February 18, 2016

Sabah Authorities Vow to Clean up all the Trash – This Time for Real

Sabah Authorities Vow to Clean up all the Trash – This Time for Real

Carpets of trash are hardly enticing sights. They are a blot on Sabah's image. Photo Credit: Wikimedia Commons

A world-renowned hotspot of biodiversity, Sabah on the island of Borneo is one of the most popular tourism destinations in Malaysia – justifiably so. It’s famous for its natural parks, its stunning beaches and its orangutan rehabilitation centers. Too bad then that most visitors invariably come face to face with another thing that Sabah is also famous for – make that notorious, rather.

We are speaking of litter. Discarded trash seems to be everywhere around the picturesque state: on streets, by the sides of roads, along forest trails, in public parks, on sandy beaches. Local administrations have launched a series of anti-littering campaigns with varying degrees of success (read: they’ve mostly failed). The state’s government has recently been flirting with the idea of a green tax imposed on high-end hotels so that proceeds from it could be used for regular clean-ups.

The problem, though, remains that many locals – let’s be honest –  seem to have proved remarkably resilient to the idea that they are part of the problem by littering offhandedly as if it was nobody’s business. Not even the prospect of fines (of up to RM500) for littering has discouraged many of them from chucking their trash away with casual nonchalance. For all the anti-littering government campaigns over the years, an observer noted back in 2010, “the attitude of the people regarding littering has not greatly changed.” And that attitude has entailed leaving the cleanup of garbage-strewn streets and beaches to the authorities while citizens have generally continued to wash their hands off the matter – as if they’ve had nothing at all to do with a lot of that litter ending up on streets and beaches in the first place. If pretty much everyone is littering, the popular mindset seems to be, then littering can’t be such a bad thing, can it?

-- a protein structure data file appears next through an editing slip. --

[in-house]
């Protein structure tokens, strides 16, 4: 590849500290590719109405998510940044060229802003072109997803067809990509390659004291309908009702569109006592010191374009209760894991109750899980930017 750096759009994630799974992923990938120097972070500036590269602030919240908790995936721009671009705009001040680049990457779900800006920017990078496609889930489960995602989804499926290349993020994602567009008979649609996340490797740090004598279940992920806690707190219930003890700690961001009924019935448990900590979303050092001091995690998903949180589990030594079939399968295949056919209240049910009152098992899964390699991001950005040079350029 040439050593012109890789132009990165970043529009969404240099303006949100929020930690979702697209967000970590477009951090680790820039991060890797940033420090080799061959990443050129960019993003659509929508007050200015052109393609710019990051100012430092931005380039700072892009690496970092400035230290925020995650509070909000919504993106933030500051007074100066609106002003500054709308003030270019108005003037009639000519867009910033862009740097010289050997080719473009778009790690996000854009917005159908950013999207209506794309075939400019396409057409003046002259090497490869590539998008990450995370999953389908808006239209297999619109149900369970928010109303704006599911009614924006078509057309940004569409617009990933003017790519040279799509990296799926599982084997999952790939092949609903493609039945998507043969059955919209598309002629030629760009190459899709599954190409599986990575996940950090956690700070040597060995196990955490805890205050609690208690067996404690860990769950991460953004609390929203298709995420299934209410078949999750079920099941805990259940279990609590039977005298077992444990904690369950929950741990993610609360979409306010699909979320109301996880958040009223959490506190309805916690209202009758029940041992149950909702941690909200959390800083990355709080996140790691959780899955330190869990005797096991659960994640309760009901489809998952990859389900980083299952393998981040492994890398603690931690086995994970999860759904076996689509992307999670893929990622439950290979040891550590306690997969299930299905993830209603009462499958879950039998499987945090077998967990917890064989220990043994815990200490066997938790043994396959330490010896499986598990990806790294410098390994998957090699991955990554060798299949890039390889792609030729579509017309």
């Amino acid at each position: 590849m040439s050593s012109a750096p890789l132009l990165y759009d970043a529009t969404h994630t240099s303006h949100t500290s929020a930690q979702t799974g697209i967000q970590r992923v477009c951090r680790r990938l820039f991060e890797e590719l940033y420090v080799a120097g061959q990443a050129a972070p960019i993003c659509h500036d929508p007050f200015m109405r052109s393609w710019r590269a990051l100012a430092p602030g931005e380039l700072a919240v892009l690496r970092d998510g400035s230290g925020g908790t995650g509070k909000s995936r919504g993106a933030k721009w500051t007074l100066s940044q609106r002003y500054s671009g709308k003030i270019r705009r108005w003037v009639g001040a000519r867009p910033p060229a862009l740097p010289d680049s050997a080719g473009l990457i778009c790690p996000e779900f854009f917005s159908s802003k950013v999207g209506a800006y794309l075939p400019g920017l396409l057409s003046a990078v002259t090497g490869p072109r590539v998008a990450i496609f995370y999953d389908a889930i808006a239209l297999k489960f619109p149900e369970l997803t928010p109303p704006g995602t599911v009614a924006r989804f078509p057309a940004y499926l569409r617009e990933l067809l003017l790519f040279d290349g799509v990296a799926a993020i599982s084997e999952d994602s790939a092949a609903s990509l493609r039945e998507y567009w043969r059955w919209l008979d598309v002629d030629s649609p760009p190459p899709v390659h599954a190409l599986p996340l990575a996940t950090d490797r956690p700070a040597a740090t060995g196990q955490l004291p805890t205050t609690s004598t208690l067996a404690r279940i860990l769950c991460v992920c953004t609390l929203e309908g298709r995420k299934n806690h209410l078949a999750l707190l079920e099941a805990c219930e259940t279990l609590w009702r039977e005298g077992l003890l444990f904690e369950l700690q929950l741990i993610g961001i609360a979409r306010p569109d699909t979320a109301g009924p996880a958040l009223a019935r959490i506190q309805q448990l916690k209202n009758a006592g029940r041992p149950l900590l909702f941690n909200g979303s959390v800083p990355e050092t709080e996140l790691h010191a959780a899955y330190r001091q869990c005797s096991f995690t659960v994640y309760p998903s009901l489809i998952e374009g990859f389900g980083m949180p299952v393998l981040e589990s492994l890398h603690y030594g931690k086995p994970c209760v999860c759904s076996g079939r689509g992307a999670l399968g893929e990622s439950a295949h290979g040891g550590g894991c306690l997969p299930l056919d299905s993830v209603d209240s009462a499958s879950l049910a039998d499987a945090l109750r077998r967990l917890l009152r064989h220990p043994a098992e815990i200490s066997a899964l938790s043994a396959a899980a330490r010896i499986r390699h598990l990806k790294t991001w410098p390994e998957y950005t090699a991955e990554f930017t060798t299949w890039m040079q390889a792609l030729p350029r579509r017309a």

So what to do? The state’s government believes it has the answer: another anti-littering and clean-up campaign. Will it work? Time will tell, not least because the plan’s specifics have yet to be spelled out in detail. But Masidi Manjun, Sabah’s minister of Tourism, Culture and Environment, has warned that the stakes are high. The large and unsightly amounts of trash littering the state may cause prospective tourists to stay away and opt instead for other similarly scenic destinations in neighboring Indonesia and Malaysia. “The diving sites in the Philippines are as good as the ones we have here,” he pointed out.

It’s not as if the state’s tourism industry can afford to lose a lot more visitors. Last year the number of arrivals to Sabah was already down to 2.9 million, from 3.23 million in 2014. So litterbugs in Sabah, what’s it gonna be: the same old, same old, or else a new era of cleanliness and civic responsibility? You decide.

 

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